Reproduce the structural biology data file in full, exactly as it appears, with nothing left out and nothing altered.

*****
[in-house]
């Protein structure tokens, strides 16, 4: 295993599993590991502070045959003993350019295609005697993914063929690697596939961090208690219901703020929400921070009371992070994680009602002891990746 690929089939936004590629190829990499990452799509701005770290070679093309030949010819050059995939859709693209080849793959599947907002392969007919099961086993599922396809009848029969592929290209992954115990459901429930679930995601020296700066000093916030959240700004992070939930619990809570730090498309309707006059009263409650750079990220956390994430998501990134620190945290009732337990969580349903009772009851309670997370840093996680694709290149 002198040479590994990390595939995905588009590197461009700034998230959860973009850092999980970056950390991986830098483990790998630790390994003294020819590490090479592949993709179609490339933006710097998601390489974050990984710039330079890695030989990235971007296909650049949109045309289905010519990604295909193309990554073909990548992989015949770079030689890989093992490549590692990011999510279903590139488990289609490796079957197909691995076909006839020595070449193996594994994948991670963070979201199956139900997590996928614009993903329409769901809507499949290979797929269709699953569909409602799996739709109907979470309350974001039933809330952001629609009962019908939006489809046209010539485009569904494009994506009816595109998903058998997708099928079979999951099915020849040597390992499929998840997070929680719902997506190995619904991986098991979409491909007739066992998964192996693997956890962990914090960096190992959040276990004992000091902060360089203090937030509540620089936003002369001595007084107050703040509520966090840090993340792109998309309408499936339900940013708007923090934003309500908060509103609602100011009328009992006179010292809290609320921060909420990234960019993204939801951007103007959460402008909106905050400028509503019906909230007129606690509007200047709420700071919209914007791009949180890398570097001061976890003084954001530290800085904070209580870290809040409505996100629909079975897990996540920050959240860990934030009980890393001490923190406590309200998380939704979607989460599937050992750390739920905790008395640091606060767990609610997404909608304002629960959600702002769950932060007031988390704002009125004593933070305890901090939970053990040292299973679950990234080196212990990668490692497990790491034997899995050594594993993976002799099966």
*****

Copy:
[in-house]
């Protein structure tokens, strides 16, 4: 295993599993590991502070045959003993350019295609005697993914063929690697596939961090208690219901703020929400921070009371992070994680009602002891990746 690929089939936004590629190829990499990452799509701005770290070679093309030949010819050059995939859709693209080849793959599947907002392969007919099961086993599922396809009848029969592929290209992954115990459901429930679930995601020296700066000093916030959240700004992070939930619990809570730090498309309707006059009263409650750079990220956390994430998501990134620190945290009732337990969580349903009772009851309670997370840093996680694709290149 002198040479590994990390595939995905588009590197461009700034998230959860973009850092999980970056950390991986830098483990790998630790390994003294020819590490090479592949993709179609490339933006710097998601390489974050990984710039330079890695030989990235971007296909650049949109045309289905010519990604295909193309990554073909990548992989015949770079030689890989093992490549590692990011999510279903590139488990289609490796079957197909691995076909006839020595070449193996594994994948991670963070979201199956139900997590996928614009993903329409769901809507499949290979797929269709699953569909409602799996739709109907979470309350974001039933809330952001629609009962019908939006489809046209010539485009569904494009994506009816595109998903058998997708099928079979999951099915020849040597390992499929998840997070929680719902997506190995619904991986098991979409491909007739066992998964192996693997956890962990914090960096190992959040276990004992000091902060360089203090937030509540620089936003002369001595007084107050703040509520966090840090993340792109998309309408499936339900940013708007923090934003309500908060509103609602100011009328009992006179010292809290609320921060909420990234960019993204939801951007103007959460402008909106905050400028509503019906909230007129606690509007200047709420700071919209914007791009949180890398570097001061976890003084954001530290800085904070209580870290809040409505996100629909079975897990996540920050959240860990934030009980890393001490923190406590309200998380939704979607989460599937050992750390739920905790008395640091606060767990609610997404909608304002629960959600702002769950932060007031988390704002009125004593933070305890901090939970053990040292299973679950990234080196212990990668490692497990790491034997899995050594594993993976002799099966």